Two female students, Nicole Jackson and Olivia Rassmussen are in the cockpit.

Contest helps Wisconsin high school fund airplane-building program


The aviation industry is not alone in struggling to attract and recruit young people but it does have an advantage over other STEM industries — aircraft. People spending time around airplanes are easily hooked, a fact proven by Falcon Aviation, the STEM aviation program of Westosha Central High School in Wisconsin.

The program is among several initiatives supported by Eagle’s Nest Projects Wisconsin (ENP WI), a nonprofit 501c3 organization. “ENP WI holds all the assets and liability for the aircraft, and is funded 100% by donations,” explains James Senft, Falcon Aviation’s director of aviation.

Taking 9th to 12th grade students, aged 14 to 18, the scheme is centered around building and, in some cases, flying a Van’s RV-12 light aircraft. “We started in 2014,” Senft enthuses. “The first plane took us one year, one month and one day to complete, the second took 18 months because I changed the curriculum, and the third 2.5 years, after Covid shut us down for a while.”

Now a fourth is in build and Senft is candid about the challenges he and the program face. “I love it, but it has been extremely tough because most of the time it’s just me working with the students. The major struggle is funding. Each airplane costs about $100,000 and since we rely 100% on donations, lack of funding could eventually shut us down.”

Falcon Aviation Students celebrate an important construction milestone – engine install. The students are seen standing around the in-build aircraft. Image: Falcon Aviation

Students celebrate an important construction milestone – engine install. Image: Falcon Aviation

While the students focus on constructing their latest RV-12iS variant, a major fundraising effort is therefore ongoing through an imaginative sweepstakes. A $100 ticket gives entrants the possibility of winning the program’s second RV-12, or $65,000, while second and third place prizes are also up for grabs.

Just 5,000 tickets are available until September 2023, from

An e-bike, an aircraft, and an Axis 500 UTV are on display on green grass.

The sweepstakes’ second prize comprises a choice of Axis 500 UTV or $4,999, while a pair of VVolt E Bikes or $1,200 is available to the third-place ticket. Image: Falcon Aviation

That a high school aviation program should produce a fleet of light aircraft is impressive, but for some students building the airplane is only the beginning. Senft explains: “Students who are part of the program can use the plane free for flight instruction. We have two amazing flight instructors, professional pilots who train the students at the highest level.”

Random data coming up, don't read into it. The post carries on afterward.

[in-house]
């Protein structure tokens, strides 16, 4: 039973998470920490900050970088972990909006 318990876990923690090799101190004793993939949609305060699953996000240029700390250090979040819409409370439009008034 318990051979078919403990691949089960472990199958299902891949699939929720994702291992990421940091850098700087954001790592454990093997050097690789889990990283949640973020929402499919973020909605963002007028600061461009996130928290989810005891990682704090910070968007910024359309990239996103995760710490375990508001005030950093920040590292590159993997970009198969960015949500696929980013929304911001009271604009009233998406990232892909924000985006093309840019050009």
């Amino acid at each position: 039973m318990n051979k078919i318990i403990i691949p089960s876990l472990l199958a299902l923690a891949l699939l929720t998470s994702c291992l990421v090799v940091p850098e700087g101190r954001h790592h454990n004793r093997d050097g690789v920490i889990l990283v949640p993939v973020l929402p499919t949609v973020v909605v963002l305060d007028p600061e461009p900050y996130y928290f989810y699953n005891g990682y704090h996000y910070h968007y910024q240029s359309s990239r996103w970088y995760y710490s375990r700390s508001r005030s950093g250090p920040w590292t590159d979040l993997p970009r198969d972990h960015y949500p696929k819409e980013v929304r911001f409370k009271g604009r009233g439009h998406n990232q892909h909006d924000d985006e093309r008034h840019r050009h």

This provides students with the unusual opportunity to learn to fly in an aircraft they helped build. Those who earn their license also have access to the aircraft.

A smiling male student is sitting in an aircraft cockpit.

Students have the option to go on and fly the aircraft they helped build. Image: Falcon Aviation

By the beginning of 2023, the program had produced 18 pilots. Three of them are now flying commercially and four are in professional flight programs. Two students also went on to gain A&P certificates as aircraft mechanics and another works at the US Federal Aviation Administration, certifying aircraft parts.

Two female students, Nicole Jackson and Olivia Rassmussen are in the cockpit. Image: Falcon Aviation

Free flight instruction is available to program students. Image: Falcon Aviation

Aviation may struggle to recruit, but Senft says that’s not an issue he faces. “Students are selected based on an application and interview and most remain for all four years of high school, but we have to limit numbers because of funding and lack of mentors to help with building the plane. I don’t need to recruit; I have more students than I can handle.”


Senft is proud that there are girls among the students who’ve gone on to successful aviation careers but admits they are underrepresented among applicants.

“It’s more difficult to get girls — the balance is 70% boys to 30% girls.” He also agrees that grassroots changes early on, at home and in the classroom, could help more girls realize that STEM careers are open to them, but right now the lack of female peers puts some off applying.

With master’s degrees in curriculum and instruction, and aviation from Embry Riddle, Senft has been an educator for more than 30 years and a pilot for over 35 years. His vision and determination have seen successive groups of students build three aircraft and begin work on a fourth. He is opening a window on aviation for girls and boys, yet ever mindful that without funding that window will close.

A 2018 Van’s RV-12 on display. This is Falcon Aviation’s second aircraft. Image: Falcon Aviation

Sweepstakes ticket holders have a chance to win this 2018 Van’s RV-12, Falcon Aviation’s second aircraft. Image: Falcon Aviation

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Featured image credited to Falcon Aviation